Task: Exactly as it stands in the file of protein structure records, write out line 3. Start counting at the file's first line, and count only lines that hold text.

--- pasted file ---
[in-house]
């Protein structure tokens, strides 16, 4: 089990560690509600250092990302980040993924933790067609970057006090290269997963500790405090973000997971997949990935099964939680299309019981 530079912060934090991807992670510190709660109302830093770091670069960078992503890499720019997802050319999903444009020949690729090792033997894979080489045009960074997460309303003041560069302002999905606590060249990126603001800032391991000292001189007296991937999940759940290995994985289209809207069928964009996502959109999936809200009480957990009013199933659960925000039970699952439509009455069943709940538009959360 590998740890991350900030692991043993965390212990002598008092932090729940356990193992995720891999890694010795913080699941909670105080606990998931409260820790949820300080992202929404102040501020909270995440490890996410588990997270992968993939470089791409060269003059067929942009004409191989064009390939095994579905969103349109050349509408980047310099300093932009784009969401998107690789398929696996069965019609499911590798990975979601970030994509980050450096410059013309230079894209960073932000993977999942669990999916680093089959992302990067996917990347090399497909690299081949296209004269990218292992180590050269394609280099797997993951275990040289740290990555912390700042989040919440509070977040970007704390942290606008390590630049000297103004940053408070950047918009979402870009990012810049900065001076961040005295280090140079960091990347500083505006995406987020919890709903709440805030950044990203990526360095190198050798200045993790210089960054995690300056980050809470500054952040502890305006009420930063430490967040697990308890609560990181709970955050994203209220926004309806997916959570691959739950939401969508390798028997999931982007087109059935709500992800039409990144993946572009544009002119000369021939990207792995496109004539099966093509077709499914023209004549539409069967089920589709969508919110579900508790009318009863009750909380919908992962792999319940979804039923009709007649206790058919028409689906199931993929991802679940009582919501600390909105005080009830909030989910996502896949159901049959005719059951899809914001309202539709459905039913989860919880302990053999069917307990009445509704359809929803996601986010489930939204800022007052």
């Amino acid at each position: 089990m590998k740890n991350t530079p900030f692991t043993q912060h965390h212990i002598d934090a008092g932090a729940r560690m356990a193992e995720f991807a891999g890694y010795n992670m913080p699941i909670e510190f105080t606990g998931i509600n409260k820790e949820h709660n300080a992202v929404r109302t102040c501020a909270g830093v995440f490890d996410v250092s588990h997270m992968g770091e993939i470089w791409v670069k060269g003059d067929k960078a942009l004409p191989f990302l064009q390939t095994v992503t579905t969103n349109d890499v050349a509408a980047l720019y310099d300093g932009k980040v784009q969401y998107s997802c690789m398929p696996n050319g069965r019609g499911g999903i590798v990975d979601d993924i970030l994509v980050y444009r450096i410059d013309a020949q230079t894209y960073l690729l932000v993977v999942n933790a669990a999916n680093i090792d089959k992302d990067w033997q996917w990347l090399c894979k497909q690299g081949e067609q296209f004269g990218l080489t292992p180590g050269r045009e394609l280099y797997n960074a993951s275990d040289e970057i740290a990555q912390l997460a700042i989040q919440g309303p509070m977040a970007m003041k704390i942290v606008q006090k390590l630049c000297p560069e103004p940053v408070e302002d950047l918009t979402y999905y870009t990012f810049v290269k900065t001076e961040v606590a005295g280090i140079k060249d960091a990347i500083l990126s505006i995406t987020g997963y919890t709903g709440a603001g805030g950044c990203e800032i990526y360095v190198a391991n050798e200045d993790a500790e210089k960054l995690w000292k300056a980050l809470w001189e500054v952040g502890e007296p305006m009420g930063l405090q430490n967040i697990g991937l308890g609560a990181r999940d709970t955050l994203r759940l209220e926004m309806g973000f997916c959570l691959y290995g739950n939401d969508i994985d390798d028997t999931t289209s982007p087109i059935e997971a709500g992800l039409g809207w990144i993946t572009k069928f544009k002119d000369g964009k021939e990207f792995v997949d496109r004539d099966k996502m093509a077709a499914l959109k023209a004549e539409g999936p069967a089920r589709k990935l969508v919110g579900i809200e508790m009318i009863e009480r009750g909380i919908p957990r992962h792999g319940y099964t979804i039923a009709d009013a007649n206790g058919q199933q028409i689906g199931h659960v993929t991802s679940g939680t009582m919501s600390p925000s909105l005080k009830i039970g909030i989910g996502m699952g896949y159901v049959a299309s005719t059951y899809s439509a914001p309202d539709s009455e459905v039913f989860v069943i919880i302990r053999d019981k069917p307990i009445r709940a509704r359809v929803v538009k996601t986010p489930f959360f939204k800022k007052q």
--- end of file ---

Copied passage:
């Amino acid at each position: 089990m590998k740890n991350t530079p900030f692991t043993q912060h965390h212990i002598d934090a008092g932090a729940r560690m356990a193992e995720f991807a891999g890694y010795n992670m913080p699941i909670e510190f105080t606990g998931i509600n409260k820790e949820h709660n300080a992202v929404r109302t102040c501020a909270g830093v995440f490890d996410v250092s588990h997270m992968g770091e993939i470089w791409v670069k060269g003059d067929k960078a942009l004409p191989f990302l064009q390939t095994v992503t579905t969103n349109d890499v050349a509408a980047l720019y310099d300093g932009k980040v784009q969401y998107s997802c690789m398929p696996n050319g069965r019609g499911g999903i590798v990975d979601d993924i970030l994509v980050y444009r450096i410059d013309a020949q230079t894209y960073l690729l932000v993977v999942n933790a669990a999916n680093i090792d089959k992302d990067w033997q996917w990347l090399c894979k497909q690299g081949e067609q296209f004269g990218l080489t292992p180590g050269r045009e394609l280099y797997n960074a993951s275990d040289e970057i740290a990555q912390l997460a700042i989040q919440g309303p509070m977040a970007m003041k704390i942290v606008q006090k390590l630049c000297p560069e103004p940053v408070e302002d950047l918009t979402y999905y870009t990012f810049v290269k900065t001076e961040v606590a005295g280090i140079k060249d960091a990347i500083l990126s505006i995406t987020g997963y919890t709903g709440a603001g805030g950044c990203e800032i990526y360095v190198a391991n050798e200045d993790a500790e210089k960054l995690w000292k300056a980050l809470w001189e500054v952040g502890e007296p305006m009420g930063l405090q430490n967040i697990g991937l308890g609560a990181r999940d709970t955050l994203r759940l209220e926004m309806g973000f997916c959570l691959y290995g739950n939401d969508i994985d390798d028997t999931t289209s982007p087109i059935e997971a709500g992800l039409g809207w990144i993946t572009k069928f544009k002119d000369g964009k021939e990207f792995v997949d496109r004539d099966k996502m093509a077709a499914l959109k023209a004549e539409g999936p069967a089920r589709k990935l969508v919110g579900i809200e508790m009318i009863e009480r009750g909380i919908p957990r992962h792999g319940y099964t979804i039923a009709d009013a007649n206790g058919q199933q028409i689906g199931h659960v993929t991802s679940g939680t009582m919501s600390p925000s909105l005080k009830i039970g909030i989910g996502m699952g896949y159901v049959a299309s005719t059951y899809s439509a914001p309202d539709s009455e459905v039913f989860v069943i919880i302990r053999d019981k069917p307990i009445r709940a509704r359809v929803v538009k996601t986010p489930f959360f939204k800022k007052q």